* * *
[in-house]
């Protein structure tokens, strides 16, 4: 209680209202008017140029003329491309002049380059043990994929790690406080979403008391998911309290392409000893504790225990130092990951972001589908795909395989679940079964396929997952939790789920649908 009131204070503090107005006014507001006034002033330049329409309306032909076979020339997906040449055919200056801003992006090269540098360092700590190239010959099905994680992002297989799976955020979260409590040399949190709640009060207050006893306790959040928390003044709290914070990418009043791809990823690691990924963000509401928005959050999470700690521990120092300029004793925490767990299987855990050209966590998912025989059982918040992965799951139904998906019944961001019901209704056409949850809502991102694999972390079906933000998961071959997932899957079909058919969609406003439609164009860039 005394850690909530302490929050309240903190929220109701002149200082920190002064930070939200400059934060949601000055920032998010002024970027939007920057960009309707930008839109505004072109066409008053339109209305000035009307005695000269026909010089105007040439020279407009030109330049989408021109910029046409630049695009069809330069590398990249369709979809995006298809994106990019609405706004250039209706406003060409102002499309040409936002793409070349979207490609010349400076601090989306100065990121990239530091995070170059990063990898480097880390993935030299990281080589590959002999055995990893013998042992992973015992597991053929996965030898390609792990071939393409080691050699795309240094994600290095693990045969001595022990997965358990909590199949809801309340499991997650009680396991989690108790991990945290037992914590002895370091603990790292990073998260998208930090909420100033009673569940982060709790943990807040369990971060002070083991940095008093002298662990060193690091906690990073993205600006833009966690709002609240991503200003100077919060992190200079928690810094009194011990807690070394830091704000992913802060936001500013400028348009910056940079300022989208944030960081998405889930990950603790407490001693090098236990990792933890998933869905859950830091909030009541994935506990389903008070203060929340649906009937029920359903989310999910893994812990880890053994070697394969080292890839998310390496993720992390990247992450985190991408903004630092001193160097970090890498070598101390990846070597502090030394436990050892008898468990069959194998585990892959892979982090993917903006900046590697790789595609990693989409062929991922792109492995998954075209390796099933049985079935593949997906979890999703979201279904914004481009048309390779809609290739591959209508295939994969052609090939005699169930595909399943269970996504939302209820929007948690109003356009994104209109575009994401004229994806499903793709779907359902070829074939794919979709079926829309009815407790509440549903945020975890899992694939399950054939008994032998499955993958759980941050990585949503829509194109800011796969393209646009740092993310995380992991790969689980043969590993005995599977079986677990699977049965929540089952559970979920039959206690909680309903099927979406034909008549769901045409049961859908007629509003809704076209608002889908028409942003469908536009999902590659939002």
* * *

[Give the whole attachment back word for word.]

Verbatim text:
[in-house]
């Protein structure tokens, strides 16, 4: 209680209202008017140029003329491309002049380059043990994929790690406080979403008391998911309290392409000893504790225990130092990951972001589908795909395989679940079964396929997952939790789920649908 009131204070503090107005006014507001006034002033330049329409309306032909076979020339997906040449055919200056801003992006090269540098360092700590190239010959099905994680992002297989799976955020979260409590040399949190709640009060207050006893306790959040928390003044709290914070990418009043791809990823690691990924963000509401928005959050999470700690521990120092300029004793925490767990299987855990050209966590998912025989059982918040992965799951139904998906019944961001019901209704056409949850809502991102694999972390079906933000998961071959997932899957079909058919969609406003439609164009860039 005394850690909530302490929050309240903190929220109701002149200082920190002064930070939200400059934060949601000055920032998010002024970027939007920057960009309707930008839109505004072109066409008053339109209305000035009307005695000269026909010089105007040439020279407009030109330049989408021109910029046409630049695009069809330069590398990249369709979809995006298809994106990019609405706004250039209706406003060409102002499309040409936002793409070349979207490609010349400076601090989306100065990121990239530091995070170059990063990898480097880390993935030299990281080589590959002999055995990893013998042992992973015992597991053929996965030898390609792990071939393409080691050699795309240094994600290095693990045969001595022990997965358990909590199949809801309340499991997650009680396991989690108790991990945290037992914590002895370091603990790292990073998260998208930090909420100033009673569940982060709790943990807040369990971060002070083991940095008093002298662990060193690091906690990073993205600006833009966690709002609240991503200003100077919060992190200079928690810094009194011990807690070394830091704000992913802060936001500013400028348009910056940079300022989208944030960081998405889930990950603790407490001693090098236990990792933890998933869905859950830091909030009541994935506990389903008070203060929340649906009937029920359903989310999910893994812990880890053994070697394969080292890839998310390496993720992390990247992450985190991408903004630092001193160097970090890498070598101390990846070597502090030394436990050892008898468990069959194998585990892959892979982090993917903006900046590697790789595609990693989409062929991922792109492995998954075209390796099933049985079935593949997906979890999703979201279904914004481009048309390779809609290739591959209508295939994969052609090939005699169930595909399943269970996504939302209820929007948690109003356009994104209109575009994401004229994806499903793709779907359902070829074939794919979709079926829309009815407790509440549903945020975890899992694939399950054939008994032998499955993958759980941050990585949503829509194109800011796969393209646009740092993310995380992991790969689980043969590993005995599977079986677990699977049965929540089952559970979920039959206690909680309903099927979406034909008549769901045409049961859908007629509003809704076209608002889908028409942003469908536009999902590659939002």